Some myths never die, they just get recycled with every passing generation.
Back in the 1970s, the first time Ronald Reagan ran for president, he spun a tale about “strapping young bucks” buying T-bone steaks with food stamps. Not because it had happened, let alone because he had witnessed it, but rather, because he knew it would play well with a public predisposed to think the worst of persons receiving so-called “welfare” benefits. Especially if the persons they were asked to imagine were black (as was surely the case here, given the longstanding racialized term Reagan had used).
Since then, I’ve heard one or another version of the T-bone story, always updated to sound even more profligate and thus to enrage a public raised on anti-welfare rhetoric for at least a half-century. First, the T-bone morphed into the more prestigious filet mignon, then shrimp, and most recently “king crab legs,” when described by U.S. Congressman Louis Gohmert on the floor of the House a few years ago.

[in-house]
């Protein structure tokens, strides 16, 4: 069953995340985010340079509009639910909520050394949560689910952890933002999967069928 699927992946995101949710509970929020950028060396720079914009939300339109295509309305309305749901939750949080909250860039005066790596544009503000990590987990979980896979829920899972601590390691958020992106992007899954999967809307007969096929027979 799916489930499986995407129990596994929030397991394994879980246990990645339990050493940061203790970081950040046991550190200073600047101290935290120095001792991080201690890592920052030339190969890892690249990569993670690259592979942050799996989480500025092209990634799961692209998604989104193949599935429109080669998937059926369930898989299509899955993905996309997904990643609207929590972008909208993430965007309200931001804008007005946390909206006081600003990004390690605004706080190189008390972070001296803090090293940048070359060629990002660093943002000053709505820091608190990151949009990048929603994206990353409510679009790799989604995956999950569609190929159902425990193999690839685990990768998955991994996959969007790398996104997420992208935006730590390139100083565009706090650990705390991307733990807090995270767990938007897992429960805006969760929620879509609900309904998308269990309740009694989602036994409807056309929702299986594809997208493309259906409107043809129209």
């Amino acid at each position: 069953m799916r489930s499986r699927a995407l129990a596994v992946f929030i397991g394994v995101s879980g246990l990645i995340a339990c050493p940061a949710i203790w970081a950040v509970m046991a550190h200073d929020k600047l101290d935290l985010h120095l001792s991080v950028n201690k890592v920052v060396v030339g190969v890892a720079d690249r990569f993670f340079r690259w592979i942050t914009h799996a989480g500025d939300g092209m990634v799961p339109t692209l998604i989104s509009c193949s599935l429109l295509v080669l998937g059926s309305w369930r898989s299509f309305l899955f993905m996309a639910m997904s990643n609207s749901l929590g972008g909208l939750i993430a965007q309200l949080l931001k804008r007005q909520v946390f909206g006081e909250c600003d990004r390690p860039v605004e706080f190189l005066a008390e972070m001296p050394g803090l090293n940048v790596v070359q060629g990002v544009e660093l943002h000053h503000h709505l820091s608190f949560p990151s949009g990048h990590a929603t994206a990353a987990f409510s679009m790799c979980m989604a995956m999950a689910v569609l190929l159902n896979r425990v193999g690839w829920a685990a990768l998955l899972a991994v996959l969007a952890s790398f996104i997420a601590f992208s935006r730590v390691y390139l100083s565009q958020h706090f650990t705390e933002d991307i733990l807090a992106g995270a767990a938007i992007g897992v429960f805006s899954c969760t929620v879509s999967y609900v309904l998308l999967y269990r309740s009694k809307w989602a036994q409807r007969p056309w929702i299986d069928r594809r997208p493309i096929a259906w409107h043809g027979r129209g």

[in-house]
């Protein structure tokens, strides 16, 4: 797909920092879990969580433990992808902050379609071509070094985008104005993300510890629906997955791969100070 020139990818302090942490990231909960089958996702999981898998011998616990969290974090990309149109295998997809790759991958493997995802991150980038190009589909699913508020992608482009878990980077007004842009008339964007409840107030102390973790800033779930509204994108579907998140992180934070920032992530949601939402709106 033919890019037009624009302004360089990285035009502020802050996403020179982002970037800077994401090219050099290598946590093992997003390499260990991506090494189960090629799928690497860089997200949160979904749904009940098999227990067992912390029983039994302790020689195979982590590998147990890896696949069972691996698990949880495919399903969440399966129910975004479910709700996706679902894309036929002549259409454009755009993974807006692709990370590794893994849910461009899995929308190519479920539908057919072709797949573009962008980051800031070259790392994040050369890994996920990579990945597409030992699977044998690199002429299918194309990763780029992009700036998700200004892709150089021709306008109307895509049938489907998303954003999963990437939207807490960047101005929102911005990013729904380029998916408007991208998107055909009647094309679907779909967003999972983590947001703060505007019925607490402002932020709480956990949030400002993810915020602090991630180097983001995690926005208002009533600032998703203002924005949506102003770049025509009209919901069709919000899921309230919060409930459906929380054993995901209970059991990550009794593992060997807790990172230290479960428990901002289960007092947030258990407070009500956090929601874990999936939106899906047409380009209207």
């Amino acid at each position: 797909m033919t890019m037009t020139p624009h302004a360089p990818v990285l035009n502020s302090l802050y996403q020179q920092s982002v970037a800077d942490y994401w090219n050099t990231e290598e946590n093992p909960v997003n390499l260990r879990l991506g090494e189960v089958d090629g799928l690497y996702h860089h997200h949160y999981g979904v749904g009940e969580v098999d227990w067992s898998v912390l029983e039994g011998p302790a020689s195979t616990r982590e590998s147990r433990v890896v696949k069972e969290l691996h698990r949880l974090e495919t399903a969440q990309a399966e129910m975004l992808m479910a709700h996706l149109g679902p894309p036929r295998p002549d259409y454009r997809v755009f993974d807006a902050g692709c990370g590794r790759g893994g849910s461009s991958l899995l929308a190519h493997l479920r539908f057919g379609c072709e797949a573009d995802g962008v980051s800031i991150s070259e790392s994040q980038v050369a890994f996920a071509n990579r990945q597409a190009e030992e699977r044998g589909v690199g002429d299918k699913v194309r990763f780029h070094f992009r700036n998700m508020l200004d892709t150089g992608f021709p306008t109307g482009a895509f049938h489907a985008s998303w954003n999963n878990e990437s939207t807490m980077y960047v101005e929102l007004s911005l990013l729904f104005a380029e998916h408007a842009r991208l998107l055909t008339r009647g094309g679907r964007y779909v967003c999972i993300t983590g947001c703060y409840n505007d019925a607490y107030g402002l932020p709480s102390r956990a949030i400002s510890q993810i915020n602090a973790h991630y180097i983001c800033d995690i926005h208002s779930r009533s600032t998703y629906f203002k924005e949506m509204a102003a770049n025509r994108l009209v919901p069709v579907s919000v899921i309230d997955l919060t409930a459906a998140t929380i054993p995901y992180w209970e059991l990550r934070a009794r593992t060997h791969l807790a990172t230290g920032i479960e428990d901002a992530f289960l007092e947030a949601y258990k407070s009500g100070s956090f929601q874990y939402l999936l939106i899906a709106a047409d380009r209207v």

To hear these stories, one would believe — and they are told so that you will believe — that poor people are regularly living it up at taxpayer expense and gorging themselves on cuisine that most Americans can’t afford. And it is this indignity — that people on food stamps are eating better than you — that is most calculated to inflame the passions.
Thus, the other part of these stories always involves the witness to food stamp gluttony seething as they sheepishly or perhaps angrily take the pedestrian ground chuck from their own basket, now rendered the equivalent of a culinary cuckold to the dishonest and shameless grifter paying for Lobster with an EBT card.
But as with most urban legends, these too are mostly mythical: not because there are no attempts to game the system — of course there are. But because the way nutrition assistance works, it is doubtful that such spendthriftiness would become a norm for anyone receiving it.
After all, when the average amount of benefits under the SNAP program (Supplemental Nutrition Assistance Program, or what used to be called food stamps)…